B2B businesses have as much to gain from an optimal customer experience strategy as B2C organizations, but building and implementing effective CX methods takes time and effort. The larger an organization is, and the more siloed its business units, the more difficult it becomes to get all departments united on a CX strategy. The good news: implementing a relatively simple set of CX initiatives can set your company apart from the competition.
What separates CX leaders from laggards
Customer experience platform Medallia surveyed 375 senior B2B executives on their CX initiatives and identified three distinct CX practices that differentiated the “leaders” from the “followers” and “laggards.” CX leaders were more likely to:
- Implement multiple digital listening tools.
- Be “relentless” about using customer feedback to drive action across the organization.
- Hold more than one department accountable for the company’s overall CX efforts.
Listen to your customers
CX leaders were more likely to have, at least, six types of digital listening tools in place to collect customer feedback via their websites, mobile apps and social media channels. They also then use that customer feedback to drive action across the business.
“Collecting feedback via digital listening channels offers customers the freedom to provide input on their own time-frame, while experiences are fresh in their minds and through the channels they are increasingly accustomed to using when they interact with consumer brands,” writes Medallia, highlighting the merging of customer expectations whether they are engaging with B2C or B2B companies.
Once a company has systems in place to collect customer feedback, the next step is making sure that feedback is shared — and acted upon. Medallia identified ten common ways B2B organizations can act on customer feedback. Companies that took action in all ten areas outlined by Medallia were 40% more likely to be a CX leader — those that took up only five of the actions were still 10-times as likely to be a leader.
Four actions, in particular, “most clearly distinguished” CX leaders. They were when companies used customer feedback to:
- Introduce new products, services or practices.
- Improve existing products, services or operations.
- Prepare customer renewal agreements and/or identify expansion opportunities with existing customers.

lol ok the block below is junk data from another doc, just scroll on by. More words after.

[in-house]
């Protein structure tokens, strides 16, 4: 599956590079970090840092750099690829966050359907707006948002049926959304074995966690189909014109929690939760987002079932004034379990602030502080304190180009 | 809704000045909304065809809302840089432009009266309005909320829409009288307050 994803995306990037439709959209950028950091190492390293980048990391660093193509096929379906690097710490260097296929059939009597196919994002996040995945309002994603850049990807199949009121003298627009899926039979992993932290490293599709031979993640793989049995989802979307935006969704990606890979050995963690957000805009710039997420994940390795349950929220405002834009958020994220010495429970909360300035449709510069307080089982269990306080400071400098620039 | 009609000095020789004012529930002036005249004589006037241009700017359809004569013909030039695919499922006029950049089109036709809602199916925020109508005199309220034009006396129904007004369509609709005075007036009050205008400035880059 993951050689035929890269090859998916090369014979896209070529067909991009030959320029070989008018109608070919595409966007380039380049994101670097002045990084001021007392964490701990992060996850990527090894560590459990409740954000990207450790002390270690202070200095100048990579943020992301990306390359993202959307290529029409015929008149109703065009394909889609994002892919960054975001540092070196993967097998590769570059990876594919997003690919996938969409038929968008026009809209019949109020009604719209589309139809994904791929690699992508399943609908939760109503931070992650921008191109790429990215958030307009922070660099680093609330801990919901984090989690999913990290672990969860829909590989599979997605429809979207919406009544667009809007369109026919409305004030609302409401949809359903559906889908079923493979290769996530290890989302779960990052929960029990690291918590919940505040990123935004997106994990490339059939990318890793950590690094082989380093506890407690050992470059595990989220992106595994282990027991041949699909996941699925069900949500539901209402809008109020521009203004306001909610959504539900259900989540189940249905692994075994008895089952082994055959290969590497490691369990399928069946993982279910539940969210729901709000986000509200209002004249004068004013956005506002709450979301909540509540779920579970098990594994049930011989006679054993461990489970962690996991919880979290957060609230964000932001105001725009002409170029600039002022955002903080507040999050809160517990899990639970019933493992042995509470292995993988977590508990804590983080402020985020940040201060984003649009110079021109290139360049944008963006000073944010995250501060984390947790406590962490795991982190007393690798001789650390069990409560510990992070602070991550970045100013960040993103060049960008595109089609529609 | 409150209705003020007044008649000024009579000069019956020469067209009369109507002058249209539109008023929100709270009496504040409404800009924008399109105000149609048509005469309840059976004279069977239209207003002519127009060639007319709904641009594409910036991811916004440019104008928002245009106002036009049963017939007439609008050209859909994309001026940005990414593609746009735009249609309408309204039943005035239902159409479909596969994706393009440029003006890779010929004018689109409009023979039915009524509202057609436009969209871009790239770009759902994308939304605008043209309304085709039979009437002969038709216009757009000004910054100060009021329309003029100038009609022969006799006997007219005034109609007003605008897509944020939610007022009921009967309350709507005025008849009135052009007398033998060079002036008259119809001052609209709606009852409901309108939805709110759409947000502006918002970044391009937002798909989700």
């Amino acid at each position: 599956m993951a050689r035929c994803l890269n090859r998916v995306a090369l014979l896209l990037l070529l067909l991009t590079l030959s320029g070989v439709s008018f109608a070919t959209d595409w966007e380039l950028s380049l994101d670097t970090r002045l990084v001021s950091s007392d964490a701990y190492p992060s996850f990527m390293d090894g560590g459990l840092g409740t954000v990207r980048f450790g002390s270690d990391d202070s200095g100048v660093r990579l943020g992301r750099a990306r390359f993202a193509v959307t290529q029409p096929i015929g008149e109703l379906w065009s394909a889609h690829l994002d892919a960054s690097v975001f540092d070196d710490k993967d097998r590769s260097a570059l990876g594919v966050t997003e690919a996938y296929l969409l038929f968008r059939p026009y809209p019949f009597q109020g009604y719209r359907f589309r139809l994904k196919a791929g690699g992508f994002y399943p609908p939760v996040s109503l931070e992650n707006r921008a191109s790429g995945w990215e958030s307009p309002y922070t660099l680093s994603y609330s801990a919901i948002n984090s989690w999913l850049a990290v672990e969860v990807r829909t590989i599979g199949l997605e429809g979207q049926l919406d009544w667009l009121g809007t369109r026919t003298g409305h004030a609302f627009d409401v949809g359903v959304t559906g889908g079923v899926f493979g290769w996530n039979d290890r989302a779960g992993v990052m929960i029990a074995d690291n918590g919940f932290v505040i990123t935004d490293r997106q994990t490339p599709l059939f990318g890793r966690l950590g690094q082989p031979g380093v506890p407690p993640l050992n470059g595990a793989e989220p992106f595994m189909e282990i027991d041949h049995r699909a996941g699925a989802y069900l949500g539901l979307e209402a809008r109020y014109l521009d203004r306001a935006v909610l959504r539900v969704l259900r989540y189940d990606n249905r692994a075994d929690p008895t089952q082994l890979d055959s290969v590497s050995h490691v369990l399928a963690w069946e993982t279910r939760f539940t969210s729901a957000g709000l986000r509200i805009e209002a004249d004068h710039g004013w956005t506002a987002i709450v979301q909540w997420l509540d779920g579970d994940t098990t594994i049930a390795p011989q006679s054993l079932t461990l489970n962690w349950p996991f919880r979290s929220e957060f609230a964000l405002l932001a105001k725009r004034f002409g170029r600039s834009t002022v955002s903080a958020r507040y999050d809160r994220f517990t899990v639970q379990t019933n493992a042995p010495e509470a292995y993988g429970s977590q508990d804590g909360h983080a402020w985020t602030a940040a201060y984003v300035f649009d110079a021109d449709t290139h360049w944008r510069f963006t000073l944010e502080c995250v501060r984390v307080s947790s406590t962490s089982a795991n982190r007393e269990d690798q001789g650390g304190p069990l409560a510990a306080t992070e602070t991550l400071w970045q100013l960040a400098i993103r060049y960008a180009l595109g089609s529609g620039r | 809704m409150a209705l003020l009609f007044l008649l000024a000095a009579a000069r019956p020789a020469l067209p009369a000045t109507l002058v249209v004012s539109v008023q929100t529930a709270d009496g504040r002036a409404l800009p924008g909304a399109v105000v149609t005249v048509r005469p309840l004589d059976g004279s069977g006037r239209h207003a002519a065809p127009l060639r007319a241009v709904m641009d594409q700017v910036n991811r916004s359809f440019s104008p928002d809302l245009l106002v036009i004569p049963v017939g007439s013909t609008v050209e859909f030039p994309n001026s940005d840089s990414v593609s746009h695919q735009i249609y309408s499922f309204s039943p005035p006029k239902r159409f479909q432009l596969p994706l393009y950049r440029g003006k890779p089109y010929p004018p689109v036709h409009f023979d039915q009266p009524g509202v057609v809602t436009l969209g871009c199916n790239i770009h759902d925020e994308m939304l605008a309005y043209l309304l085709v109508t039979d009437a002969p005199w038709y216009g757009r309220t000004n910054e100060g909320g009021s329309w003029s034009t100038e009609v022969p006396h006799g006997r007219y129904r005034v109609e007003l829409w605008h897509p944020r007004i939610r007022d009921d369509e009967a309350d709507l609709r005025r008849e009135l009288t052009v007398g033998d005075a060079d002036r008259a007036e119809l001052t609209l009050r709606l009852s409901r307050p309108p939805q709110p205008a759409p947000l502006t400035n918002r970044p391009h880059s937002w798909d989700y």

- Recognized employees for excellent customer service (those who were mentioned positively in customer communications).
Make multiple teams responsible for your CX strategy
The ownership of CX strategies directly influences the effectiveness of a company’s CX efforts. Organizations that implemented a “mixed model,” where CX accountability is shared between a centralized CX team, saw more success than those that made CX programs the responsibility of a single team or separate business units.
“Our research shows that companies that use the mixed model are about 50% more likely to be CX leaders than those that use either of the other two [models],” reports Medallia. (The other two models being the “centralized model” where the CX program is owned by a single team or the “decentralized model” where different CX initiatives are owned by separate business units.)
CX leaders share customer experience responsibilities across business departments, and they hold multiple top-level executives — from the CEO to the COO, CMO, head of products and more — responsible for the business’ CX outcomes. “Organizations that hold more than five of these executives accountable are about 65% more likely to be CX leaders than those that assign CX responsibilities to fewer than three.”
In other words, companies that can break down the silos between their departments and share ownership for the overall customer experience have a much better chance of building effective CX programs.
An exceptional customer experience strategy delivers measurable results across the board. Medallia’s survey found the companies leading in CX were more likely to have positive revenue growth 92% of the CX leaders in the survey experienced positive revenue growth compared to 79% of the laggards.
Not only did CX improve the bottom line, it also impacted customer growth and innovation. The CX leaders were 16 percentage points more likely to have grown their customer base by 5% or more, and were 17 percentage points more likely to have made, at least, five significant innovations to their products, services or practices.